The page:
Supreme Court Chooses Narrow Interpretation of CFAA in Van Buren v. United States
The U.S. Supreme Court issued a decision Van Buren v. United States1 on June 3, 2021 that has broad implications for technology companies writ large. With its decision, the Court has restricted the scope and application of the Computer Fraud and Abuse Act2 (“CFAA”) and has set the stage for a significant shift in how companies operate and how they maintain data.
Congress passed the CFAA in 1986 as a federal computer trespass statute designed to prohibit hacking. The statute provides both criminal and civil remedies for whoever “intentionally accesses a computer without authorization or exceeds authorized access and thereby obtains . . . information from any protected computer.”3 The CFAA does not define the terms “access” or “authorization” but does define “exceeds authorized access” as “to access a computer with authorization and to use such access to obtain or alter information in the computer that the accesser is not entitled so to obtain or alter.”4
Courts have split in their interpretation of the definition for “exceeds authorized access.” Some courts have held that the phrase referred to particular files or databases that one is not authorized to access; other courts construed the law more broadly to refer to the purpose for which one is authorized to access the computer.5
Over the years, critics of the broader definitional approach to the CFAA have pointed to what they derided as arbitrary and perverse results in both criminal prosecutions and civil enforcement, and in particular, they raised concerns about the CFAA’s application to alleged terms-of-service violations. This law and the specter of arbitrary enforcement have been particularly problematic for technology companies.6 Attempts to invoke the civil prong of the CFAA in the business-to-business context have had mixed results as well and have led to marketplace confusion.7
The Van Buren decision, written by Justice Barrett and with a majority composed of both conservative and liberal justices, endorses the narrow interpretation of “exceeds authorized access.” The Court held that the CFAA does not cover individuals who obtain information with improper motives if the information is otherwise available to them. The CFAA prohibitions on illegal access cover “those who obtain information from particular areas in the computer–such as files, folders, or databases–to which their computer access does not extend.”8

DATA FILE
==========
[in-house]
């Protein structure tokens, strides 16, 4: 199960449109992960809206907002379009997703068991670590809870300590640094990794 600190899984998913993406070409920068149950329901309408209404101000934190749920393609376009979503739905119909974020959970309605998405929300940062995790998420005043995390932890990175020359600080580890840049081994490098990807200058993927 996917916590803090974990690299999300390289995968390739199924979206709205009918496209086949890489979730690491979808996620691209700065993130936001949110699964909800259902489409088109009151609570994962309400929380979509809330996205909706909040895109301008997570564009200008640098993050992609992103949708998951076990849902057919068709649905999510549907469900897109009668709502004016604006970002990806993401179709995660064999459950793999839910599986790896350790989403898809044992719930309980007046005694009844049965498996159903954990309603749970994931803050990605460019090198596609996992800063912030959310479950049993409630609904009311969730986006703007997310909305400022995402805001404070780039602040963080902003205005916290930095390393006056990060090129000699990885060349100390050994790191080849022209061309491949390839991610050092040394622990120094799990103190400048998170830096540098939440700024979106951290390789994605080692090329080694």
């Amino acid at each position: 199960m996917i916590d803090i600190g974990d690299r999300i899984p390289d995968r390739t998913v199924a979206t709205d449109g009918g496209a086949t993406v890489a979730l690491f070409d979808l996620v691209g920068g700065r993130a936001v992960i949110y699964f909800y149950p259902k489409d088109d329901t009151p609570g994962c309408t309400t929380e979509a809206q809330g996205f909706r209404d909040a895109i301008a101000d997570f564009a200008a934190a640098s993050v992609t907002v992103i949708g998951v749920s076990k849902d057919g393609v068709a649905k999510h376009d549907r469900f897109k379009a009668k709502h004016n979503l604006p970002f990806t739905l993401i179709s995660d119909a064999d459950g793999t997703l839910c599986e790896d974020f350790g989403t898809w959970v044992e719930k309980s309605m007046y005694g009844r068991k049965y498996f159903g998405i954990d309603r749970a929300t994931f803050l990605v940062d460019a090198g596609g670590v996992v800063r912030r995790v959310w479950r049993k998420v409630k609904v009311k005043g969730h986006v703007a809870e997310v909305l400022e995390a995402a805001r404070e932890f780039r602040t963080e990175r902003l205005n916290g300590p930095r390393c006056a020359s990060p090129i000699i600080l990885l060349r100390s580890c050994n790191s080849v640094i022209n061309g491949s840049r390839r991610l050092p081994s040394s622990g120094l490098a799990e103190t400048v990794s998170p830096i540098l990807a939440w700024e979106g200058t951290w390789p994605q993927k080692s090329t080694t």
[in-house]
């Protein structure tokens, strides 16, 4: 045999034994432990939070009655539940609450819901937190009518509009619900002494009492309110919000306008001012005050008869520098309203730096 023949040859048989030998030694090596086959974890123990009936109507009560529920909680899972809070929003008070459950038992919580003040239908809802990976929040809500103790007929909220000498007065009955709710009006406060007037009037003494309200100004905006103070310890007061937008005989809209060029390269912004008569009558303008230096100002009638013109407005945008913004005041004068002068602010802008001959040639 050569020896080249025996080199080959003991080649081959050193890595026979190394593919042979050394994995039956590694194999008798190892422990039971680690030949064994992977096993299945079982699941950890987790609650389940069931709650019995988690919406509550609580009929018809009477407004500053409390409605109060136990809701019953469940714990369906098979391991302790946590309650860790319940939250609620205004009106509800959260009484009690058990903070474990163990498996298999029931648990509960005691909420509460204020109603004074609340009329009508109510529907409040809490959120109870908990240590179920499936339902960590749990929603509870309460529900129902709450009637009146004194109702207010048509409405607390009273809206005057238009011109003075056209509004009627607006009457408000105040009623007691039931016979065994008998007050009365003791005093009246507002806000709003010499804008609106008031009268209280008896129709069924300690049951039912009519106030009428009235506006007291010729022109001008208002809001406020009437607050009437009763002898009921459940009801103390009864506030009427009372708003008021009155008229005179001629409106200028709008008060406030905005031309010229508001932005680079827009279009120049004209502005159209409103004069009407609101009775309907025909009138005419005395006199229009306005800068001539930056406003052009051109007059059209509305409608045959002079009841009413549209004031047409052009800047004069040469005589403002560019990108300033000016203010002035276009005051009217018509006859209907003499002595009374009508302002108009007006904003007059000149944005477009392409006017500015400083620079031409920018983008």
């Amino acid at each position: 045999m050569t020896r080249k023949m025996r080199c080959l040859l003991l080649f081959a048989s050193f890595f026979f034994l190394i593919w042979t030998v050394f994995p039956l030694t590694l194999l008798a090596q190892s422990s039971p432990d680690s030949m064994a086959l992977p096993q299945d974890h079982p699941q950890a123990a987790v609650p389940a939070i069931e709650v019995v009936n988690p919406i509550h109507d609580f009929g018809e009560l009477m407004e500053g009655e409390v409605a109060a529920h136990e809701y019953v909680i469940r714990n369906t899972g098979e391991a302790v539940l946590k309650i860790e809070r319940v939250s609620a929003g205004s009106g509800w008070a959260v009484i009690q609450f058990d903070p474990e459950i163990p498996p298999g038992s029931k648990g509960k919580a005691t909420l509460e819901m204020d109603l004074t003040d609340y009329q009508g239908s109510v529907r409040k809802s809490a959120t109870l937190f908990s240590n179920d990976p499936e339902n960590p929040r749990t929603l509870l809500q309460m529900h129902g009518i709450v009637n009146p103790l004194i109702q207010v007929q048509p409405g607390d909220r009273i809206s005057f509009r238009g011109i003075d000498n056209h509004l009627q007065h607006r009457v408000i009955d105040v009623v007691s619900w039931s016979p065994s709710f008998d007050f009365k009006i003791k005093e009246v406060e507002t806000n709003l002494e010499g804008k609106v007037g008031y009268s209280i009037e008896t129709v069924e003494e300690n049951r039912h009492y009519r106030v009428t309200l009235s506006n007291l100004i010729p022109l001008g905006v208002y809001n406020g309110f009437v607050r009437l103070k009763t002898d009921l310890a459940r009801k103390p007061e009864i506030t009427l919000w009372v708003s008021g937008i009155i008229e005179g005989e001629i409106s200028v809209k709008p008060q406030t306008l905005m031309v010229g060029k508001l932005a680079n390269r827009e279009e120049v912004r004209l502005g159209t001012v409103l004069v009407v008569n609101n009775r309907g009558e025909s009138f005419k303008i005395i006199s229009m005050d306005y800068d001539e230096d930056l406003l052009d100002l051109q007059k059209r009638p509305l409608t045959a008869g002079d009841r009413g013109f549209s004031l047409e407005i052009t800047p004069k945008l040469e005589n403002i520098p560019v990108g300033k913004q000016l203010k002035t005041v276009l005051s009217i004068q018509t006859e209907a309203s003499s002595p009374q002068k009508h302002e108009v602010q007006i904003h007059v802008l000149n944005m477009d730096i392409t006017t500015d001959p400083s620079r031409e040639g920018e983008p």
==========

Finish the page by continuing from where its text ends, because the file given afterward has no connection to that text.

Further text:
This means that individuals who may access a system are entitled to obtain information if their access extends to that information, regardless of improper purpose or use, without violating the CFAA. Violations of the CFAA are limited to accessing information that is otherwise off-limits to the individual. Although the opinion endorses a gates-up-or-down inquiry, the Court did not address whether such an inquiry turns only on technological limitations to access or looks to limits contained in contracts or policies. However, since the court abrogated EF Cultural Travel BV,9 it appears contractual limitations will no longer give rise to civil liability under the CFAA.
While a complete analysis of the potential impact of Van Buren is certainly yet to come, entities should review the decision in light of their current practices to determine whether operations or compliance programs should be evaluated.
1 No. 19-783, 2021 WL 2229206 (U.S. June 3, 2021)
2 18 U.S.C. § 1030.
3 18 U.S.C. § 1030 (a)(2).
4 18 U.S.C. § 1030(e)(7).
5 See United States v. Valle, 807 F.3d 508, 524 (2d Cir. 2015).
6 See United States v. Drew, 259 F.R.D. 449 (C.D. Cal. 2009) (prosecuting cyberbullying that led to a 13-year-old’s suicide, under CFAA for violations of MySpace’s terms of service by creating a fake account); United States v. Swartz, 945 F. Supp. 2d 216 (D. Mass. 2013) (prosecuting an MIT student, who later committed suicide, for creating and using a program to rapidly download JSTOR articles, which he was permitted to access on the MIT campus).
8 Van Buren, No. 19-783, slip op. at 3.
9 274 F.3d 577 (1st Cir. 2001).